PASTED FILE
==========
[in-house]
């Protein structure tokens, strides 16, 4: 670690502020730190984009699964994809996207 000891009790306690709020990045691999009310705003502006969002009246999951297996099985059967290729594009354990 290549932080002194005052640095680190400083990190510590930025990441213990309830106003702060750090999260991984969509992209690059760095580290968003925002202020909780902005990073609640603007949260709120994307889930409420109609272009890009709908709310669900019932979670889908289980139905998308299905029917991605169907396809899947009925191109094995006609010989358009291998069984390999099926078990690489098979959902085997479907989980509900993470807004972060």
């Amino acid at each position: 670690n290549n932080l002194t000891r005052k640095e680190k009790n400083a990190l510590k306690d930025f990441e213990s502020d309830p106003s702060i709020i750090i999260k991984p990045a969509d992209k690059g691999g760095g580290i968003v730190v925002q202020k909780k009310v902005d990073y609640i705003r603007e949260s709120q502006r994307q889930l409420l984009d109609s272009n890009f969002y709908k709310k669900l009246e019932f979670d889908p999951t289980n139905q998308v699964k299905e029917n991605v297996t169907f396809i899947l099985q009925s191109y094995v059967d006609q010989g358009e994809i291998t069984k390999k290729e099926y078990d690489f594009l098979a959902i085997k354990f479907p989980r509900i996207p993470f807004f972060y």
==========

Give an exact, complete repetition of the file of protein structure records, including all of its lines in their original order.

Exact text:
[in-house]
């Protein structure tokens, strides 16, 4: 670690502020730190984009699964994809996207 000891009790306690709020990045691999009310705003502006969002009246999951297996099985059967290729594009354990 290549932080002194005052640095680190400083990190510590930025990441213990309830106003702060750090999260991984969509992209690059760095580290968003925002202020909780902005990073609640603007949260709120994307889930409420109609272009890009709908709310669900019932979670889908289980139905998308299905029917991605169907396809899947009925191109094995006609010989358009291998069984390999099926078990690489098979959902085997479907989980509900993470807004972060």
């Amino acid at each position: 670690n290549n932080l002194t000891r005052k640095e680190k009790n400083a990190l510590k306690d930025f990441e213990s502020d309830p106003s702060i709020i750090i999260k991984p990045a969509d992209k690059g691999g760095g580290i968003v730190v925002q202020k909780k009310v902005d990073y609640i705003r603007e949260s709120q502006r994307q889930l409420l984009d109609s272009n890009f969002y709908k709310k669900l009246e019932f979670d889908p999951t289980n139905q998308v699964k299905e029917n991605v297996t169907f396809i899947l099985q009925s191109y094995v059967d006609q010989g358009e994809i291998t069984k390999k290729e099926y078990d690489f594009l098979a959902i085997k354990f479907p989980r509900i996207p993470f807004f972060y």